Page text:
Oblique popliteal ligament

Dr Joachim Feger et al.

The oblique popliteal ligament (OPL) is a large ligamentous structure of the posterior knee and one of the five components of the posteromedial corner (PMC). It mainly prevents hyperextension in the knee 1-3 and in addition, it is thought to prevent excessive external rotation 1.

Gross anatomy

It is a broad, flat ligament of the posterior knee joint, overlying the posterior joint capsule with a diagonal course at an angle of ca. 30° in relation to the knee joint 1,2. There are significant variabilities in shape as well as attachments, although main insertions and course seem to be relatively stable 1. Band-shaped, Y-shaped, Z-shaped, trident shaped and complex shaped forms have been described 1.

Attachments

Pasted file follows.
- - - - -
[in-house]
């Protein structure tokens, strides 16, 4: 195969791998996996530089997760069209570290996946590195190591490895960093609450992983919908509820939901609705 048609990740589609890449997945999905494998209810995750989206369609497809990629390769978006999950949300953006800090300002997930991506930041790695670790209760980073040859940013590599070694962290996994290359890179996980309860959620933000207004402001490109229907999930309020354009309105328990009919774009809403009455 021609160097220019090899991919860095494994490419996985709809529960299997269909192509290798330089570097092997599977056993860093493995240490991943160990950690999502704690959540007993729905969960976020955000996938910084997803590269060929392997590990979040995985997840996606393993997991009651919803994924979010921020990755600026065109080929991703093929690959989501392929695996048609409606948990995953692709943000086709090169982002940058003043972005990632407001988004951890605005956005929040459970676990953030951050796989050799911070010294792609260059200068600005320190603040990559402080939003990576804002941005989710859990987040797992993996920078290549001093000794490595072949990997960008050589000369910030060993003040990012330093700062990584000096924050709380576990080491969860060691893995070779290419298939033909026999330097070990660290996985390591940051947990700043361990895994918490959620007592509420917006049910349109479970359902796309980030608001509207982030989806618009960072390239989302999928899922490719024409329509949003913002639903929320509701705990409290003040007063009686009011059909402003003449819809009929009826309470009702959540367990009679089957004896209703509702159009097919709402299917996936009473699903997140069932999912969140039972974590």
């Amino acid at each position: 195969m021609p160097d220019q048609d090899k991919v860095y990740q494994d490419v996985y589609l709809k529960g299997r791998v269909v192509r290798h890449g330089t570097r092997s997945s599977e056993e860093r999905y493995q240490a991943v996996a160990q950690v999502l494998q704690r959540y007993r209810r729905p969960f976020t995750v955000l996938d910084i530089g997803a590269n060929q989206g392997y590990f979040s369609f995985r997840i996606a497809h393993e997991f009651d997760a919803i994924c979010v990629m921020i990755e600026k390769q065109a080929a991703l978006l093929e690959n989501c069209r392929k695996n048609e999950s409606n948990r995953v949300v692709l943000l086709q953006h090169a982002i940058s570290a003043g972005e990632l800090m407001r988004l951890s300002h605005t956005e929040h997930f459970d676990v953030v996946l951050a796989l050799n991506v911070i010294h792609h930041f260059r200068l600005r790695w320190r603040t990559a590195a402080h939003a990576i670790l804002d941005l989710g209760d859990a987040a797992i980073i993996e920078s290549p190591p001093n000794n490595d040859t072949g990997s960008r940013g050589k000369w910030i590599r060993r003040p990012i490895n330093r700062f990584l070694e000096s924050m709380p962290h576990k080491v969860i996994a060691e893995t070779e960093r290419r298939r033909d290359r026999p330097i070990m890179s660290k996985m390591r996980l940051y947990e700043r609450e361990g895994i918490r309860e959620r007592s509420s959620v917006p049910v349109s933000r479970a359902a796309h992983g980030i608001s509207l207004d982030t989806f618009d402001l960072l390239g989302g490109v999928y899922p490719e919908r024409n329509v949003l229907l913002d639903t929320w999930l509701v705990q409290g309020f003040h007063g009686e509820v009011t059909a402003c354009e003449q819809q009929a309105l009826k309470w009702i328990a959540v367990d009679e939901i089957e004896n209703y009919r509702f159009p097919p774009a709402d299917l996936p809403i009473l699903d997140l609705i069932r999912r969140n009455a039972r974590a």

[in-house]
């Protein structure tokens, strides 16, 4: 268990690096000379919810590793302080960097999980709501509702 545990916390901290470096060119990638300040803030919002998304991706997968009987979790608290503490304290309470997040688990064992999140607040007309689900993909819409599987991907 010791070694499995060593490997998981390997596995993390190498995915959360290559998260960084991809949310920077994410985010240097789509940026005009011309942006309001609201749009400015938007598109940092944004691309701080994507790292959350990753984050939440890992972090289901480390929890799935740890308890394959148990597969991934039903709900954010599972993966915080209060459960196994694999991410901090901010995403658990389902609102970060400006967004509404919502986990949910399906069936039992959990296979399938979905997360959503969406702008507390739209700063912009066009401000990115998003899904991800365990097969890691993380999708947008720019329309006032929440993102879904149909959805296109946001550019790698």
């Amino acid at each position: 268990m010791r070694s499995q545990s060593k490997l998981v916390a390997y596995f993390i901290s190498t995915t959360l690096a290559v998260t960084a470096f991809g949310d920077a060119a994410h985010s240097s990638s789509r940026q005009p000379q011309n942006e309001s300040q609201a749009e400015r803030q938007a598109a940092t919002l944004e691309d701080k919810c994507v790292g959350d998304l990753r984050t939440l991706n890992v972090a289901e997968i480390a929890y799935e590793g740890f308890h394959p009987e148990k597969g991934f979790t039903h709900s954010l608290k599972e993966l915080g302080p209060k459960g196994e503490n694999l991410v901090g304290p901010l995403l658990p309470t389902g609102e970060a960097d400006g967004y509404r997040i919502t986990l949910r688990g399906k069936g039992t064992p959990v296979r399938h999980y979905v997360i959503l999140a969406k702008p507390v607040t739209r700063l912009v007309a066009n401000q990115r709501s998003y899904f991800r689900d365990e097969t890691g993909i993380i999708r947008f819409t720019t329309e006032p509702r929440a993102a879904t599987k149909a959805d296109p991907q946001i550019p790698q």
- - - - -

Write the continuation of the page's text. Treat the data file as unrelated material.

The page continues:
Medial insertions are a lateral expansion of the semimembranosus tendon 1,2,4-6 and/or the posterior margin of the posteromedial tibia and as well as the posteromedial joint capsule and the capsular arm of the posterior oblique ligament 5

Lateral insertions are the meniscofemoral portion of the joint capsule, the fabella if present and the lateral head of the gastrocnemius muscle and the plantaris muscle 1,5,6.

Anatomy: General

Article information

rID: 75980
Section: Anatomy
Synonyms or Alternate Spellings:
  • Oblique popliteal ligament (OPL)

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Cases and figures

  • Figure 1: posterior ligaments (Gray's illustrations)
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  • Figure 2: posterior knee anatomy (illustrations)
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